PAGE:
Nothing seems to faze Missouri sophomore J’den Cox.
Wrestling at the NCAA Division I wrestling championships for the first time last spring, it would have been understandable if Cox was a nervous wreck.
Yet there wasn’t even the faintest hint of stress as Cox prepared for his quarterfinal match against Duke’s Conner Hartmann.
Tigers coach Brian Smith had to wake up a napping Cox to get ready for the bout, which he won 5-1 on the way to becoming the fourth wrestler in Missouri history to win a national championship.
“He knows if he goes in and wrestles hard, he’s going to have a great opportunity to win,” Smith said of his 197-pound star. “That’s definitely special that a guy can be that relaxed.”
Of course, it’s not just on the mat where Cox keeps things in perspective, a skill that came in handy when he suddenly went deaf in his left ear last summer.
“I had lost 35 percent (of my hearing) and went through a point where I was going through dizzy spells, because it was such a dramatic drop,” Cox said. “I’d be going up stairs and I’d be, ‘Whoa,’ and have to grab railings and stuff.”
Initially, Cox thought the problem might be related to dehydration and that his hearing would return, but instead it worsened. He could no longer hear Smith from a distance.
After seeing an ear, nose and throat specialist, he was told the hearing loss might have been triggered by a viral infection that aggravated a pre-existing condition.
Cox’s father, he later learned, also is deaf in his left ear.
Cox was given three treatment options — a course of steroid pills, a tube in his ear for steroid delivery or a direct steroid injection into his cochlea, inside his inner ear.
“That (last) one was not an option,” Cox said with a laugh.
He opted for the pills, but “it didn’t really work out,” said Cox.
Rather than sulk or wallow in pity as he lost all hearing in the ear, Cox turned it into a positive.
“It’s cool, because I’ve got to experience a whole other world,” Cox said. “I’ve met new friends.”
Cox, who said he’d like to become a motivational speaker or perhaps a creative-writing teacher for the deaf, spends time with the deaf community at a local mall and has learned American sign language.
He’s also forged a friendship with Brayden Deaver, a 7-year-old from Columbia who worships the very mat Cox wrestles on.
Cox calls Deaver one of his best friends.
“The kid has everything in common with me,” Cox said. “We both sign. He likes bass guitar. I play bass guitar. … He wants to wrestle. I wrestle. So, it’s pretty cool. It’s basically me, but 7 and white. That’s the only difference. … The kid’s got a piece of my heart.”
After winning the Mid-American Conference championship March 8, and helping the Tigers clinch a fourth straight conference crown in the process, Cox spent his time after interviews letting Deaver take him down with single-leg shots on the confetti-covered mats.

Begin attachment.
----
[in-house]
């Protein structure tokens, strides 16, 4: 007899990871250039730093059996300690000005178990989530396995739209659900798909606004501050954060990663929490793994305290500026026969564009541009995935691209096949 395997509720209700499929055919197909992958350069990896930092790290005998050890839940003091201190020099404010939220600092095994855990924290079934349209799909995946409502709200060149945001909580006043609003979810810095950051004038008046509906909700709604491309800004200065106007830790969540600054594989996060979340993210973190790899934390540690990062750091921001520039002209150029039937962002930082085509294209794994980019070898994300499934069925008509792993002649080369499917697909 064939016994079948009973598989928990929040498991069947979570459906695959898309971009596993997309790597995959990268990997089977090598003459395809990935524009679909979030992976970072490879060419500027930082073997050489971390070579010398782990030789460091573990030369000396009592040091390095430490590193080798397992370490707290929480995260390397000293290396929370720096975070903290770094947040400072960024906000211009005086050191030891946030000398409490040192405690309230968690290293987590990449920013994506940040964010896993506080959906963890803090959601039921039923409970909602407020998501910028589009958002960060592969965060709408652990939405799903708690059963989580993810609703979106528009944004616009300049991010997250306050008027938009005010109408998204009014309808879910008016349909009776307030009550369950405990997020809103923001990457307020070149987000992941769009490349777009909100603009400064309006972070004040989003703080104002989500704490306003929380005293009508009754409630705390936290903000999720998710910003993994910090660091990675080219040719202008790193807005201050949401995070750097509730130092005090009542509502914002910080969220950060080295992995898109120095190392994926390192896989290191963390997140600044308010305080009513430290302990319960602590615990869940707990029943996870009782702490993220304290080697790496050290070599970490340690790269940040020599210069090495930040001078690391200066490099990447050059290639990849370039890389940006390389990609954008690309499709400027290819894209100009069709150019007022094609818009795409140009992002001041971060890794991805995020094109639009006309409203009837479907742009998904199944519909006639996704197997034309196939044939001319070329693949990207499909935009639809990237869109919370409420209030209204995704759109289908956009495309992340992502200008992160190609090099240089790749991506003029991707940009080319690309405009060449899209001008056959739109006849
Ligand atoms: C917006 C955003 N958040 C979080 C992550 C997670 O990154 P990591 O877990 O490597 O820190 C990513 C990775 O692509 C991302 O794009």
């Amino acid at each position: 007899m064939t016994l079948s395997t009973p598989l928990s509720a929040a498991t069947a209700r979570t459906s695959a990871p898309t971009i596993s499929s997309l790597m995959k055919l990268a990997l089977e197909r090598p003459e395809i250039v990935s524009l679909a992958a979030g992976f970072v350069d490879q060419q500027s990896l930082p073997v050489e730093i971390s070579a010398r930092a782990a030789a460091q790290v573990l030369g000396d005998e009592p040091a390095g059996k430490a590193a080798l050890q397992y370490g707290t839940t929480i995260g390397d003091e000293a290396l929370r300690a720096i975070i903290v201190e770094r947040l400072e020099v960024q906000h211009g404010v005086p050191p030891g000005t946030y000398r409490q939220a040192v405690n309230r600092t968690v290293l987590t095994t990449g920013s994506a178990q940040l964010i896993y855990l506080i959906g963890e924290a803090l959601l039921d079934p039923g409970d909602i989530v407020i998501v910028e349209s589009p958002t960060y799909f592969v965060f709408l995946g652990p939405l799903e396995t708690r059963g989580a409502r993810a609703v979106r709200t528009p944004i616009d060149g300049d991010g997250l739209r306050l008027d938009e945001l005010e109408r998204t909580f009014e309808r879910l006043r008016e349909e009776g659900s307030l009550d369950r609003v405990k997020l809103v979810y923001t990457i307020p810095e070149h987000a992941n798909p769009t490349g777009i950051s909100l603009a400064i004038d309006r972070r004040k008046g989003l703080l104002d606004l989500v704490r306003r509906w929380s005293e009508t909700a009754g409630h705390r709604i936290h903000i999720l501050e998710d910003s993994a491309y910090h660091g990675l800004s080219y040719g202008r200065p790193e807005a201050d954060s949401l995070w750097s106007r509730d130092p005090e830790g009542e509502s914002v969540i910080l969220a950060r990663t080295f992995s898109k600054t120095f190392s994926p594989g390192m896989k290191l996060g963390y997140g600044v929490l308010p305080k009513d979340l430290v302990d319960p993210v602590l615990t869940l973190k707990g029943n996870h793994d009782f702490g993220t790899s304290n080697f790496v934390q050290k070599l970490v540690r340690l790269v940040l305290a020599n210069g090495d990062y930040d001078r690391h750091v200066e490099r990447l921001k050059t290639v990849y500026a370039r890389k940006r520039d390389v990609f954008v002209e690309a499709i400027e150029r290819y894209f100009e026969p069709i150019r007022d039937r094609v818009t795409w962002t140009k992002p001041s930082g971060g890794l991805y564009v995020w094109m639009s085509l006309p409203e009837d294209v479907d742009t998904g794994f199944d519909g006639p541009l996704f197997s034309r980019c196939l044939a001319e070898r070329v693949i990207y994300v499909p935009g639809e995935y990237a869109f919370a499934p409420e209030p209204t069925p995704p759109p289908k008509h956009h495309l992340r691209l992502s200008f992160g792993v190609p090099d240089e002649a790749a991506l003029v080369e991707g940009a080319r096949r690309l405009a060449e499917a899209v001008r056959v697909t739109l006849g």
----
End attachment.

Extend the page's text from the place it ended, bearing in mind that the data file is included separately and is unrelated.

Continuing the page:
“I can’t complain about it, because the things that have come from it have been so amazing,” Cox said of going deaf in one ear. “There’s nothing wrong. There’s just more to be explored, more to be done, more to see.”
The unflappable Cox returns to the national tournament, which take place Thursday through Saturday at the Scottrade Center in St. Louis, with even bigger ambition as a sophomore.
He hopes to repeat as 197-pound champion and celebrate Missouri’s first team championship.
It would be MU’s first team championship in any sport since winning the men’s NCAA indoor track and field championship in 1965. But the quest — for his own repeat or the team title — won’t change Cox.
“There is no difference (from last year),” Cox said. “I’ve got to wrestle five matches just like everybody else. I’ve got to do what I’ve got to do. There’s no ifs, ands or buts about it. Every match, I’ve got to go out and do seven minutes, so there is no difference.”
Cox is supremely confident that he can join Ben Askren as the only two-time NCAA champions in Tigers history this weekend.
“I don’t think there’s anyone that I can’t beat,” he said.
Cox, 33-0, has won 53 consecutive competitive matches, including 20 to end last season. He boasts a 71-2 collegiate record, so he has earned the right to be confident. But he isn’t pretentious about his skills.
“I don’t flash and I’m not really fancy,” Cox said. “I live in Millersburg, Mo., which is like the most un-fancy place in the world.”
His gregarious spirit keeps Cox grounded and helps him keep wrestling in proper perspective.
“It’s just another part of life,” Cox said. “I’m going to breathe. I’m alive. I value my life more than I value wrestling. I just want to enjoy myself.
“Now, I’m 20 years old. I’m going to be stressed when I’m 40, working and stuff like that, so why would I be stressed out now when I’m doing something I love doing? … It’s a limited time, so enjoy it. I’m not going to be able to wrestle my whole life. That goes for anything, so why not enjoy what I’m doing? I just chill out.”